By Lee San
Stepping out of the international airport of Lebanese capital Beirut into driver Mohamed's car, I asked: "Does Lebanon produce marble? Expensive marble is laid on the floor everywhere at the airport terminal. Looks like you really have lavish infrastructure, nothing like a country that has gone through 45 years of armed conflicts."
Looking around me, I felt that the international media had not been fair in their reports on the country. The officials at the airport immigration desk at least gave me the initial impression that they were efficient, professional, friendly and smiling. Of course, my evaluation of Lebanon's safety could only be ascertained after I got a better overall picture of the country over the next few days. I was thinking whether Lebanon's root of undying spirit was still alive.
Mohamed said in a somewhat bewildered manner that he couldn't understand why Western media had consistently labeled Hezbollah a terror outfit. As a matter of fact, this country has been technically at war with Israel for hundreds of years, and with the legitimate government unable to protect the civilians, we have to turn to Hezbollah's militant regime for help. To be honest, Lebanon's awkward position over the past 45 years indeed evokes some sort of uneasiness in many a foreign visitor, but the country is absolutely not that kind of horrific place many would claim "unsafe and unsuited for travel". The fact is, we even hosted a record two million visitors last year, and many impressed visitors vow to recommend this culturally rich, friendly and utterly safe destination to their friends!
By the way, the marble came from Syria, the neighbor we both love and hate. But I have to reiterate that even though we only have a small population of four and a half million, we manage to house some 1.8 million distressed Syrian brothers and sisters and an additional one million Palestinian refugees, besides lots of marble! So, you can imagine we Lebanese people do have very big and inclusive hearts. To be honest, such an enormous number of foreign refugees does give us a multitude of social, religious and ethnic complications and crises. We even sacrifice jobs, which should have belonged to us, for these people. While the UN has handed out almost US$300 for each of the eligible refugee households each month, who will come to the rescue of impoverished and dejected Lebanese families?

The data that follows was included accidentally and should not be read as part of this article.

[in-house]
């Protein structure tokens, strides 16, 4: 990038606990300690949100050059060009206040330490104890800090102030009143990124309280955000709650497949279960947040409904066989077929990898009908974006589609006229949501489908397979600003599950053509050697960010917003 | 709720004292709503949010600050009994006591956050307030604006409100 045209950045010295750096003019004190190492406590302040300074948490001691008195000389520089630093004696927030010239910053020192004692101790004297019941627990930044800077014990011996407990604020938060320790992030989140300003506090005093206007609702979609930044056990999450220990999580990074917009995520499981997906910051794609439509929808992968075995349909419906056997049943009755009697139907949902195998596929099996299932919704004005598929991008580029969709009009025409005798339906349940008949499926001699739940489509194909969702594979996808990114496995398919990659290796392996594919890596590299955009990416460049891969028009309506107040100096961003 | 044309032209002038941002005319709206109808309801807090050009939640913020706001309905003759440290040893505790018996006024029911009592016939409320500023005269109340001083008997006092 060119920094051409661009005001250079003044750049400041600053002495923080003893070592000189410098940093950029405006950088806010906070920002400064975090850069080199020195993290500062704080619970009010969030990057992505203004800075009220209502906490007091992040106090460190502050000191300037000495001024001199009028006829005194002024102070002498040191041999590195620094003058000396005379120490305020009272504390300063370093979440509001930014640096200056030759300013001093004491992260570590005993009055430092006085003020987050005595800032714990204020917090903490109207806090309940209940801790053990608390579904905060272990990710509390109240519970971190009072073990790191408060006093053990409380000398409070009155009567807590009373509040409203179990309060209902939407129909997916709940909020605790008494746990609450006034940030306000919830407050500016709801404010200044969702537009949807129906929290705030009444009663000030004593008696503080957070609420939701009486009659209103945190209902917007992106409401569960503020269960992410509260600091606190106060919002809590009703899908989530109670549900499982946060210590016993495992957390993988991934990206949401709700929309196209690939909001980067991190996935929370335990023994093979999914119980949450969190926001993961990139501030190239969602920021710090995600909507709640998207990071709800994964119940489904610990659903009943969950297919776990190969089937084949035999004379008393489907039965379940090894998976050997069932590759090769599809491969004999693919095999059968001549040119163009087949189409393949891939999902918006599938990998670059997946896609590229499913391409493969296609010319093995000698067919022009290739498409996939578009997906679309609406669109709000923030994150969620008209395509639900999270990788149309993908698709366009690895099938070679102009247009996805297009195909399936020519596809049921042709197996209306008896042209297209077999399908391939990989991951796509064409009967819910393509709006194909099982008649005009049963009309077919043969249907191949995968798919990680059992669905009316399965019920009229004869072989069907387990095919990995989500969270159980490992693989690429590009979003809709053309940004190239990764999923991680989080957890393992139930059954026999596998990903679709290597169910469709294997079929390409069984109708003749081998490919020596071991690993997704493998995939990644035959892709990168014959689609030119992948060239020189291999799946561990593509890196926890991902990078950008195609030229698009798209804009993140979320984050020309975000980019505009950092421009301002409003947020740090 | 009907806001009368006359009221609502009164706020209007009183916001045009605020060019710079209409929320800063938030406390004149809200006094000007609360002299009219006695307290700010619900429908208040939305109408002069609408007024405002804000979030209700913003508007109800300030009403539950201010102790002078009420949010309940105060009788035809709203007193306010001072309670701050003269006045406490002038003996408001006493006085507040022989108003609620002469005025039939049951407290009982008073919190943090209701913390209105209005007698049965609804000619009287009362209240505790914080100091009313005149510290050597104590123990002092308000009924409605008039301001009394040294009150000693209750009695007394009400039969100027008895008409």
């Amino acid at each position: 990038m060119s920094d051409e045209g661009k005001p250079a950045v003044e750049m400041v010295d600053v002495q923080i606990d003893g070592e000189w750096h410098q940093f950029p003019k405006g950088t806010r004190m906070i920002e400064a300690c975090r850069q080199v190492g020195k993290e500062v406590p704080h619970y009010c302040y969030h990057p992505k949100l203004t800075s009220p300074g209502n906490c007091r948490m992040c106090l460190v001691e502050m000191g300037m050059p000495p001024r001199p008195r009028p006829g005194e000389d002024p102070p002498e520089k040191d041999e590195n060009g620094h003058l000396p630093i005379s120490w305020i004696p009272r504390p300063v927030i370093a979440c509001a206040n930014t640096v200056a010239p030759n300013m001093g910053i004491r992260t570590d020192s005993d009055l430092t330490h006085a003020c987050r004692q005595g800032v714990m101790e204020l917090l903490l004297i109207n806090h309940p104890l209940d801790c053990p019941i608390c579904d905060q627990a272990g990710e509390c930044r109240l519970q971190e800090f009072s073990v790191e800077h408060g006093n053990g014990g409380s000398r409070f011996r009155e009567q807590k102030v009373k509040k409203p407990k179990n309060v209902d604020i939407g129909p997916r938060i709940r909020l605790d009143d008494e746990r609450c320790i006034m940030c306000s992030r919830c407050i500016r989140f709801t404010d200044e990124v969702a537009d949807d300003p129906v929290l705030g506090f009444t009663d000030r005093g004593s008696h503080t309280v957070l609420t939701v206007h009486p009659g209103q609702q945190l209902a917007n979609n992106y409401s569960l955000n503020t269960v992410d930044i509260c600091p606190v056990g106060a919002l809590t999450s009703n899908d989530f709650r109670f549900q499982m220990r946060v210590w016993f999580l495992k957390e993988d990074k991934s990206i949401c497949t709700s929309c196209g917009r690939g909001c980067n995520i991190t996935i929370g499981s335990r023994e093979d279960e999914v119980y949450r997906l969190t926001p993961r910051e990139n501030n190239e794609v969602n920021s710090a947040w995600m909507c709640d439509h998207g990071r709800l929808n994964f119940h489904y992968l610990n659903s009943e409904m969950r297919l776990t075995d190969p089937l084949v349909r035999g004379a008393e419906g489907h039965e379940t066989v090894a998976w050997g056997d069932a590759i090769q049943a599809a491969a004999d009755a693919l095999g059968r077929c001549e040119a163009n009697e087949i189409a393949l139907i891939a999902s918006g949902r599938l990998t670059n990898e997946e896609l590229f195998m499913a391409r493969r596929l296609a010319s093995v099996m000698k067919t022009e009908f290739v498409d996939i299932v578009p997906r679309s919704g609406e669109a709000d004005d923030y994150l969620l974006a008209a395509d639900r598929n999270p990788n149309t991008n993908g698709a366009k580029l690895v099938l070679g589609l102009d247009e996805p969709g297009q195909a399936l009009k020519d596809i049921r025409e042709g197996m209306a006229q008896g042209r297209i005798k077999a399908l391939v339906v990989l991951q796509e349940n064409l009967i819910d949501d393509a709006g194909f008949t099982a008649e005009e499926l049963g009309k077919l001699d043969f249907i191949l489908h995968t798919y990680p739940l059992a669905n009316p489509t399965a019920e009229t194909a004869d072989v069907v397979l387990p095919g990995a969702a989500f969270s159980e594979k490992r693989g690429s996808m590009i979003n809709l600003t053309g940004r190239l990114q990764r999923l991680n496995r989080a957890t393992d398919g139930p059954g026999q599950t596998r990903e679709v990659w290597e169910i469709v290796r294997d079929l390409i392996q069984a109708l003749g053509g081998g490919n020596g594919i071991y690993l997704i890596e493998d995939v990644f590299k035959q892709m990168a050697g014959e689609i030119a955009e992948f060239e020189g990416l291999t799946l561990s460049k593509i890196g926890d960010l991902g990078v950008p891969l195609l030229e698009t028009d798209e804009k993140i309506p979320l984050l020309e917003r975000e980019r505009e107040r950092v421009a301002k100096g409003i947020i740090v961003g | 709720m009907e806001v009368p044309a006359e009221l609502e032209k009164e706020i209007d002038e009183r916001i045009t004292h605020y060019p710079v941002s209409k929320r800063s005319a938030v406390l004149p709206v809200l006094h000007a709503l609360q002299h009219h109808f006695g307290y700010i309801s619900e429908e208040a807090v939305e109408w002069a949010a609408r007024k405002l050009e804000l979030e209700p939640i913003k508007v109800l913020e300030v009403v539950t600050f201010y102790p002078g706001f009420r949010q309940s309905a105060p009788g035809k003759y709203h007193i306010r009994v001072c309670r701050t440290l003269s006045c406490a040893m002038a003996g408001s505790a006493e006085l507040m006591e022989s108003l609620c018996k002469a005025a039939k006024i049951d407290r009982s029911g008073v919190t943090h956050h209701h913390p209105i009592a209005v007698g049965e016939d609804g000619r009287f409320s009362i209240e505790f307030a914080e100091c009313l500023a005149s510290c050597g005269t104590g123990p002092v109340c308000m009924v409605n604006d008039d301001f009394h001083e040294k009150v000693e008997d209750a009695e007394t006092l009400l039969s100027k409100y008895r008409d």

But please rest assured, Lee San. I can guarantee you a safe and hassle-free passage here, and will take you to some of the best dining spots around. With idyllic cedar mountains flanked by the pristine Mediterranean, Lebanon is indeed a sight to behold. And we have lots of religious and historical monuments like the 3,000-year-old Baalbek ruins, the world's best preserved and largest ancient Roman building complex just 7km from the Syrian border. I've got to specifically tell you this: it's Hezbollah that has been wholeheartedly preserving these paganistic legacies!
After spending several days with Mohamed, I have to admit that he is a principled young chap. Having worked before in the UK for seven years, he speaks excellent English.